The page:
Banners that are created with Bannerwise are automatically compressed on export to reduce the file size and help you meet the KB size requirements of your network. Most networks require you to upload a banner that is 150 KB or smaller.
In some cases, the file size can exceed 150 KB. Banners that include large or multiple images, banners utilising custom fonts, or complex animations could end up too large to be accepted by the network. What now? In order to help you find a quick solution to this, we have outlined several things you can attempt to reduce the file size of your HTML5 banners.
As a first step, you should always extract the zip file of a banner exceeding 150 KB and check what assets account for the large file size. Below we have listed some common reasons why your banners are exceeding the 150 KB mark, and what you can do to reduce the file size.
Large index.html file
When creating a dynamic banner ad you realize that the index file is around or over 70KB, it is an indicator that you are using a number of different custom fonts in your banner. Unfortunately, there is nothing we can do to further compress your font files. We recommend double checking over your banner to evaluate if you really need all the custom fonts added.
Removing one or more of your custom fonts and replacing it with a Google font, will reduce the KB size of the index file. You can add Google Fonts in Bannerwise directly from the Font library.
For non-dynamic banners, Bannerwise automatically creates a subset of your custom font to reduce the KB size of the index file. Automatically subsetting your font means that Bannerwise will only export the characters used in your banner instead of the entire font family. Subsetting fonts is not possible in dynamic banners since we don't know what characters will be used. Subsetting fonts will drastically reduce the file size of your standard banners when using a custom font.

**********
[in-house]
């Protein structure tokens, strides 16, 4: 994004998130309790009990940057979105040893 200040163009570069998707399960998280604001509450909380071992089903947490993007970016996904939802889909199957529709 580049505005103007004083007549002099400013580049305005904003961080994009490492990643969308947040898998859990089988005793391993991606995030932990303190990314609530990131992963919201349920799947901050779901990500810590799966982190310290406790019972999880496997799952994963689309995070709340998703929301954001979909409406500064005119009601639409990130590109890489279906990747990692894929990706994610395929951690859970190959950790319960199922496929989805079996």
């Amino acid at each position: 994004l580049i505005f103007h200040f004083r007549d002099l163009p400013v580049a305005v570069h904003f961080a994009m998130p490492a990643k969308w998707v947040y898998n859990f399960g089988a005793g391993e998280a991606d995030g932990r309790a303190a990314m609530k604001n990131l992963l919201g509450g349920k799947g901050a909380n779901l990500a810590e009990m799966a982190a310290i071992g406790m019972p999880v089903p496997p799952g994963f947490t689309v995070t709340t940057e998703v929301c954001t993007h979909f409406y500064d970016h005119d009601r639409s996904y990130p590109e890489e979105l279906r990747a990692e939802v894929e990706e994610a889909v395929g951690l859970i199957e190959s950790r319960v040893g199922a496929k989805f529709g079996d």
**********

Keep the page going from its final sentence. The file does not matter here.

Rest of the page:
Large image assets
Some images assets might increase the file size of your exported banner. This could result in your banner exceeding 150 KB.
In order to further reduce the KB size of specific assets after export, you can use Tinypng. Below you can find a list of 4 steps that you can use to compress images after export.
- Drag all compatible image files (JPG, PNG) out of a banners asset folder and drop them on the interface of the TinyPNG website.
- After the website is done compressing click on “download all”
- Open (unzip) the output and copy the compressed images over to the banner asset folder
- Overwrite all images by replacing all the old images with the newly compressed counterparts.
- Once you are done with one size, pick a new size to reduce the file size and go back to step 1.
What extra measures does Bannerwise take to reduce file size?
We aim to make your exported file as small as possible. Part of this is to automatically crop out parts of an image that are outside of your banner. In the image below, you can see how this works. This helps us to reduce the KB size of larger images where only a part of the images is actually used.
In the image on the left, the image falls outside off the Bannerwise canvas.
In the image on the right shows what the image will look like after export.
Some animation effects will prevent automatic cropping. These effects include scale up and down, rotate, and any direction effects. In the image below, we give an example of how an image will look after export in these cases.
Other reasons why your image is not being automatically cropped could be that it appears on two or more slides, and has different animations in both slides. In addition, elements that have been rotated will not be cropped either.
Sometimes even your best efforts will not help you get the banner under the required KB size. In this case you can always turn to the Bannerwise Support Team for help!
We hope the information in this article was useful to achieve your goal. If there is anything else we can help you with and you couldn't find it in our help center, don't hesitate to contact us by chat. We are always ready to help you.